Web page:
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The Museum of Television & Radio Names Stuart N. Brotman President

Tuesday, February 17, 2004

New York, NY and Los Angeles, CA—Frank A. Bennack, Jr., chairman of the board of The Museum of Television & Radio, today announced the appointment of  Stuart N. Brotman as president, effective March 1, 2004. Mr. Brotman succeeds Robert M. Batscha, who served as the Museum's president from 1981 until his death on July 4, 2003.  

"I am very pleased to welcome Stuart Brotman to the Museum following a very exhaustive and thorough search," said Frank A. Bennack, Jr., chairman of The Museum of Television & Radio. "Stuart's diverse and extraordinary background will complement his knowledge of television and radio history and his appreciation for the creativity of the artists who produce the programming that is in the Museum's collection. I am confident that he will advance the Museum's already high standing, ably help define and pursue its mission, and build on the robust foundation." 

"Stuart brings an outstanding knowledge of both the telecommunications and entertainment industries to the Museum," said Mel Karmazin, president and chief operating officer of Viacom and cochairman of The Museum of Television & Radio's board of trustees search committee. "His talent and leadership will serve the Museum well as we continue our mission to expand and enrich the collection, present outstanding public programs, and convene executive level discussions on critical communications issues." 

Stuart N. Brotman most recently served as president of Stuart N. Brotman Communications, a global consulting firm based in Lexington, Massachusetts. Since 1981, he has provided strategic business, financial, regulatory policy and operations counseling, due diligence evaluations, and management education to corporate CEOs, presidents, and other key executives within the domestic and international telecommunications, Internet, media, entertainment, and sports industries.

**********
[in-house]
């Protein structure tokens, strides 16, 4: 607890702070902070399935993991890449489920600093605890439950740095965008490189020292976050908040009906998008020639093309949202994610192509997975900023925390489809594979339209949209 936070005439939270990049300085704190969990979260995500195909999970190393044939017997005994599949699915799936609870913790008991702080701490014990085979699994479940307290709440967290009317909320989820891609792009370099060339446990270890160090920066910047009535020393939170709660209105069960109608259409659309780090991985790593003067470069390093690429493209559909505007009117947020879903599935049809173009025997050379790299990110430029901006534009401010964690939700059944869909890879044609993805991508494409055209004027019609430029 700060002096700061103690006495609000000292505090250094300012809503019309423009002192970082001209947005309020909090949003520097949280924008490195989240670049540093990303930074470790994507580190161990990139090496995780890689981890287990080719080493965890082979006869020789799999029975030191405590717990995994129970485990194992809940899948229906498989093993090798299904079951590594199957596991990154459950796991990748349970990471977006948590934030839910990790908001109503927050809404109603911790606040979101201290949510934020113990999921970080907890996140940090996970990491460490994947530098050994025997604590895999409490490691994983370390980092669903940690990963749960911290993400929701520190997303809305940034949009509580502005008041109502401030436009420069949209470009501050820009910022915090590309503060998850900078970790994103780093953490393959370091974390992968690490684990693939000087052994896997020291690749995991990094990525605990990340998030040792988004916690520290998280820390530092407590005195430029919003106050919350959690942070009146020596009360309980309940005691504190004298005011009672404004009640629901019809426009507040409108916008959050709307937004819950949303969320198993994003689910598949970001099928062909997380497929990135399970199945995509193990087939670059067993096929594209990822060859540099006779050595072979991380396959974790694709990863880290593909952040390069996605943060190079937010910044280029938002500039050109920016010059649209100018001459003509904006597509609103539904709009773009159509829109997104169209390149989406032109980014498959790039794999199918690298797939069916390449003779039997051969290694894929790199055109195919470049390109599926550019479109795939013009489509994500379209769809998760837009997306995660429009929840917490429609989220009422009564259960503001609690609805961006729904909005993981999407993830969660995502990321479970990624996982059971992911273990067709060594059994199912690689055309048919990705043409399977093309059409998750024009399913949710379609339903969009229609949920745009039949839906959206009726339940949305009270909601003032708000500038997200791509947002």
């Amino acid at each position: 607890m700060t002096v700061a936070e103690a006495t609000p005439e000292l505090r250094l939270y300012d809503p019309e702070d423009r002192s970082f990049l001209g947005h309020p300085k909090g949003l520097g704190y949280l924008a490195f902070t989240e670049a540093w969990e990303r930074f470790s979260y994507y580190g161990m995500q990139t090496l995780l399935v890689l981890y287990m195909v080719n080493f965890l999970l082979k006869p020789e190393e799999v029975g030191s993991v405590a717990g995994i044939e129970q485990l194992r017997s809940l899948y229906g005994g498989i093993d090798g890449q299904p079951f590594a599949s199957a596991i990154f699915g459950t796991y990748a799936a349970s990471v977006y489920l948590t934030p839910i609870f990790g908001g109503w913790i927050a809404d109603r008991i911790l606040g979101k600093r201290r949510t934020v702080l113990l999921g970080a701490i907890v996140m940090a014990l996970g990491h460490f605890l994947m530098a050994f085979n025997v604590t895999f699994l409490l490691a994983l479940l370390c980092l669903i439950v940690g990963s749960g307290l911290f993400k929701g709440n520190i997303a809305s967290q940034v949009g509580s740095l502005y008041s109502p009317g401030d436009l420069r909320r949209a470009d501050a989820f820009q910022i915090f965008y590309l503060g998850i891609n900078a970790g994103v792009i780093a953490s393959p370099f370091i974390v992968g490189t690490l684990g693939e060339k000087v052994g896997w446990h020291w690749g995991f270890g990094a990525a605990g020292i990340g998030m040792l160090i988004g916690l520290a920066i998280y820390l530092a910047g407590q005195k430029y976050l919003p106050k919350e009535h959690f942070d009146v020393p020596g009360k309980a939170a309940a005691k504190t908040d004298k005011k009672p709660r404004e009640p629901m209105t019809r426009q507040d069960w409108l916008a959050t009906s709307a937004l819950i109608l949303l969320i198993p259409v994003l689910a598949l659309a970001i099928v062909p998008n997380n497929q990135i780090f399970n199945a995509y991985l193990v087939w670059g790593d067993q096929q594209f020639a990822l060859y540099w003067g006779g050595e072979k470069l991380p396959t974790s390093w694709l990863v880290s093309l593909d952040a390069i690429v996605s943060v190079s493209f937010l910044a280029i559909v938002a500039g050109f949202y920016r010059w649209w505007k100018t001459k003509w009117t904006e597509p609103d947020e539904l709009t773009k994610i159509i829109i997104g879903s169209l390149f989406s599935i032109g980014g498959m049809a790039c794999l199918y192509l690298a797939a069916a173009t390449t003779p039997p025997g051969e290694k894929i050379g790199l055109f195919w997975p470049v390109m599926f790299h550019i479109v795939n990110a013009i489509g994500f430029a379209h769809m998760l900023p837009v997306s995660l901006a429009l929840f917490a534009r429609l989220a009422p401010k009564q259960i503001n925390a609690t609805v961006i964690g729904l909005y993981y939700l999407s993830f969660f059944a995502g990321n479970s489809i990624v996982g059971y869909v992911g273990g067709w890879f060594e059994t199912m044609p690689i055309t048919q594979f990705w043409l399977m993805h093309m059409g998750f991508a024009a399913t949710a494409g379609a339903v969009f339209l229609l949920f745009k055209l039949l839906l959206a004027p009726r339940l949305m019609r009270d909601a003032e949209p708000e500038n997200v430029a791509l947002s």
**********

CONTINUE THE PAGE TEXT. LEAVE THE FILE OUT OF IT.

Paralleling his more than twenty-year management consulting career, Brotman also has been engaged in a succession of academic endeavors at some of the nation's most distinguished universities. He was Harvard Law School's first faculty member to teach telecommunications and the school's first research fellow in entertainment and media law. Brotman was a member of the nation's largest intellectual property law faculty at the Boston University School of Law, teaching the only advanced seminar on entertainment law offered at any American law school from 1990 to 1998. He taught at The Fletcher School of Law and Diplomacy, Tufts University, where he also served as a senior fellow at The Fletcher School's Edward R. Murrow Center for International Communications and as an adviser to Fletcher's Program on International Information and Communication. 

From 1978 10 1981, Brotman served as special assistant to the President's principal communications policy adviser at the National Telecommunications and Information Administration (NTIA) in Washington, D.C. He also served as an information technology fellow in the International Communications Studies